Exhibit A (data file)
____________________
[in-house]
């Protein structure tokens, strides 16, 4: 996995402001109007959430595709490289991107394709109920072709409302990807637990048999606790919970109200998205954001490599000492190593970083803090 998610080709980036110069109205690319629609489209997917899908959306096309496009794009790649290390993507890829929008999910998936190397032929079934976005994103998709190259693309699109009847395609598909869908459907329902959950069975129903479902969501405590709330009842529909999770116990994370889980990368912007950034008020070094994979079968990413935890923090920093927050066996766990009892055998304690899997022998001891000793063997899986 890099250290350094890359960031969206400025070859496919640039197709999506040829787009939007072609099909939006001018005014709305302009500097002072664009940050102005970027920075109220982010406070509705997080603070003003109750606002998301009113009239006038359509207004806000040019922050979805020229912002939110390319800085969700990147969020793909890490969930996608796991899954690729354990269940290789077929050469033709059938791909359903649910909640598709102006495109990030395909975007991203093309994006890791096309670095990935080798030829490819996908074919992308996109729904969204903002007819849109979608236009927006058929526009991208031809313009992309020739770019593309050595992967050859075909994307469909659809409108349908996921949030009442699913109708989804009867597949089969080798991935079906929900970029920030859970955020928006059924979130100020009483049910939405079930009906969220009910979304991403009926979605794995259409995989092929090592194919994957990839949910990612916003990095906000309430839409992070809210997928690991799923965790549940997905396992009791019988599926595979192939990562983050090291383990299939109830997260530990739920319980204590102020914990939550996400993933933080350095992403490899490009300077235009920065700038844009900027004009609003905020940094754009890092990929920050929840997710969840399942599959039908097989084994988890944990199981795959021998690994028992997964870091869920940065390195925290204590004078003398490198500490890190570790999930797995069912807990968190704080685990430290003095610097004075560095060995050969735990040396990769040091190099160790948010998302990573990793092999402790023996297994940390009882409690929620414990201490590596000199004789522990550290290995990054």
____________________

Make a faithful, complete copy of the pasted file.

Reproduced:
[in-house]
């Protein structure tokens, strides 16, 4: 996995402001109007959430595709490289991107394709109920072709409302990807637990048999606790919970109200998205954001490599000492190593970083803090 998610080709980036110069109205690319629609489209997917899908959306096309496009794009790649290390993507890829929008999910998936190397032929079934976005994103998709190259693309699109009847395609598909869908459907329902959950069975129903479902969501405590709330009842529909999770116990994370889980990368912007950034008020070094994979079968990413935890923090920093927050066996766990009892055998304690899997022998001891000793063997899986 890099250290350094890359960031969206400025070859496919640039197709999506040829787009939007072609099909939006001018005014709305302009500097002072664009940050102005970027920075109220982010406070509705997080603070003003109750606002998301009113009239006038359509207004806000040019922050979805020229912002939110390319800085969700990147969020793909890490969930996608796991899954690729354990269940290789077929050469033709059938791909359903649910909640598709102006495109990030395909975007991203093309994006890791096309670095990935080798030829490819996908074919992308996109729904969204903002007819849109979608236009927006058929526009991208031809313009992309020739770019593309050595992967050859075909994307469909659809409108349908996921949030009442699913109708989804009867597949089969080798991935079906929900970029920030859970955020928006059924979130100020009483049910939405079930009906969220009910979304991403009926979605794995259409995989092929090592194919994957990839949910990612916003990095906000309430839409992070809210997928690991799923965790549940997905396992009791019988599926595979192939990562983050090291383990299939109830997260530990739920319980204590102020914990939550996400993933933080350095992403490899490009300077235009920065700038844009900027004009609003905020940094754009890092990929920050929840997710969840399942599959039908097989084994988890944990199981795959021998690994028992997964870091869920940065390195925290204590004078003398490198500490890190570790999930797995069912807990968190704080685990430290003095610097004075560095060995050969735990040396990769040091190099160790948010998302990573990793092999402790023996297994940390009882409690929620414990201490590596000199004789522990550290290995990054």